In June, Gonzalez Macchi was sentenced to 6 years in jail for running an embezzlement scheme, but that conviction was later overturned on appeal.

Links- BBC News, International Herald Tribune, The Latin Americanist (blog)


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Mexico : Felipe Calderon Making Himself at Home as Pres

After coming into office just a few days ago, Felipe Calderon has already begun to make some changes and clean house. One of his first moves was to announce a 10% pay cut for himself, his cabinet, and other government officials as part of a larger economic reform package (FYI, that would put his annual salary at $220,500) But so as not to worry business and potential investors, he's making public assurances that he's going to battle crime and corruption to create a profitable business infrastructure.

It's not clear if part of this plan includes the arrest of Oaxaca APPO founder Flavio Sosa yesterday.

Links: VivirLatino, BBC News, Sky Valley Journal, San Francisco Indy Media Center

Image - BBC News

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Monday, December 4, 2006

Brazilian cardinal: Celibacy rule should be reanalyzed

A prominent Roman Catholic cardinal from Brazil who will take over the Vatican office on priests suggested in an interview that the celibacy rule for priests should be reexamined. Cardinal Claudio Hummes (image) said that celibacy amongst priests was a “discipline” that they place upon themselves and not a dogma of the Roman Catholic Church. Celibacy was not an original mandate of the Catholic Church and many priests were married and with children until the Vatican banned that practice in the 9th century AD.

Links- Washington Post, International Herald Tribune, BBC News, Wikipedia

Image- BBC News

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Mill dispute leads to worst relations “in 15 years” b/w Argentina and Uruguay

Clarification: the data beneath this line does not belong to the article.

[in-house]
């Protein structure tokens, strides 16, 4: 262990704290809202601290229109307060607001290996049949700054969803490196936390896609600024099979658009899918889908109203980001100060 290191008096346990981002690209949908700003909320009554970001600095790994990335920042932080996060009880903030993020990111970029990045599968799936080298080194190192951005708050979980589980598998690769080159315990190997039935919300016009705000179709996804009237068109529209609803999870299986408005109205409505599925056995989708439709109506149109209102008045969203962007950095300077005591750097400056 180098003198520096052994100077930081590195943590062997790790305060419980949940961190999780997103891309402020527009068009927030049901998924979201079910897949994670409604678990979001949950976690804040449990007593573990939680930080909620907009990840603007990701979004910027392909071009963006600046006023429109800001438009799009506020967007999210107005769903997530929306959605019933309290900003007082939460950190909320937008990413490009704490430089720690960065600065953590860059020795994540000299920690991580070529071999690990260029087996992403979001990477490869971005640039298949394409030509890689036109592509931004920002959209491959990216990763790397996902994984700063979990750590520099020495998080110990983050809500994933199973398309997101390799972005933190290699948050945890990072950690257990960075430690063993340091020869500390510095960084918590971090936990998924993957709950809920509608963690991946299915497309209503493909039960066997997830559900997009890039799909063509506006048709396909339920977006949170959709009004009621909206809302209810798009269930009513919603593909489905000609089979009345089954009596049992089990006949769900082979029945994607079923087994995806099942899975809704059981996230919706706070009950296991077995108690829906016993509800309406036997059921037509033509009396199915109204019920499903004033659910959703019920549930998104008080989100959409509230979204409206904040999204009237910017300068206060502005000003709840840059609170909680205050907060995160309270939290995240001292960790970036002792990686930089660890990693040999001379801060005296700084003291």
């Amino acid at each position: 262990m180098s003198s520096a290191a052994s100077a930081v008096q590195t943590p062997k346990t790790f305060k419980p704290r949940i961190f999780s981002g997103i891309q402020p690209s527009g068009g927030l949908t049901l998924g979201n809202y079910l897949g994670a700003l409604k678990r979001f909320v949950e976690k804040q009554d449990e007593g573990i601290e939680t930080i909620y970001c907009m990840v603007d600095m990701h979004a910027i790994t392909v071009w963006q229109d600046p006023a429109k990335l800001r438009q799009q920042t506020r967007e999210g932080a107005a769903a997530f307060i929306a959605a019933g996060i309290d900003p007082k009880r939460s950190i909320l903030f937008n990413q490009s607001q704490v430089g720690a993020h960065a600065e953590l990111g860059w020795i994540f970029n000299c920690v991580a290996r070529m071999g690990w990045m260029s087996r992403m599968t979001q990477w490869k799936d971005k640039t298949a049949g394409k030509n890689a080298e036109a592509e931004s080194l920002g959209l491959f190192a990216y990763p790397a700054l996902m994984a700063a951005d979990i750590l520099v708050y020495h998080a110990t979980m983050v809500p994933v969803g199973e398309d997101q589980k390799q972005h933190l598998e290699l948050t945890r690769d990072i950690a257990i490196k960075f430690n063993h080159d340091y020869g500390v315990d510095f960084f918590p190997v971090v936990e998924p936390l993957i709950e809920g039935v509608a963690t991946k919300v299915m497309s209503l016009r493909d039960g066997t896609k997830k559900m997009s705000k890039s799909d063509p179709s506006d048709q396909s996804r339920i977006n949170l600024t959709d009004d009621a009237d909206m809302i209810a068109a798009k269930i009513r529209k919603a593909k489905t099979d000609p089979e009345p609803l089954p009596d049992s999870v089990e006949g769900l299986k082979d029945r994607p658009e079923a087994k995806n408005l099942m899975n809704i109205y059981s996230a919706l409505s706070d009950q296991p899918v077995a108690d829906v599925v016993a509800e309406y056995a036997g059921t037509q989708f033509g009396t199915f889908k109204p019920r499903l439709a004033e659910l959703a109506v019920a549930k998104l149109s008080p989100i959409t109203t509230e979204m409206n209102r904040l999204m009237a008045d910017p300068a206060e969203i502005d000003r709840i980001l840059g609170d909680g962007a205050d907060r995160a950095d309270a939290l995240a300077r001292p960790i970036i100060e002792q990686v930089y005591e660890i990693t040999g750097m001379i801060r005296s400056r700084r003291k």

Relations between neighbors Uruguay and Argentina have been “at their worst (point) in 15 years” according to Uruguay’s Minister of Economy. Danilo Astori’s assessment comes as a result of the never-ending row between Uruguay and Argentina over the construction of several European-owned paper mills near their shared river border. In the latest chapter to this sordid affair Uruguayan president Tabare Vasquez vowed that he would not negotiate with Argentine protestors while Argentine president Nestor Kirchner urged Uruguay to avoid sending troops to guard mill construction.

Links- MercoPress, The Latin Americanist (blog), International Herald Tribune, Reuters

Image- BBC News

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Pinochet in “stable and serious” condition after major heart attack

Doctors in Chile said that former Chilean dictator Augusto Pinochet (image) is in “stable and serious” condition after suffering a heart attack while under house arrest for numerous human rights violations. Some of Pinochet’s supporters have maintained a vigil outside of the Santiago military hospital he is in while Chileans are divided over the nature of Pinochet’s funeral should he die soon.

Links- Bloomberg, Reuters, BBC News, The Latin Americanist (blog)

Image- RTE News (Ireland)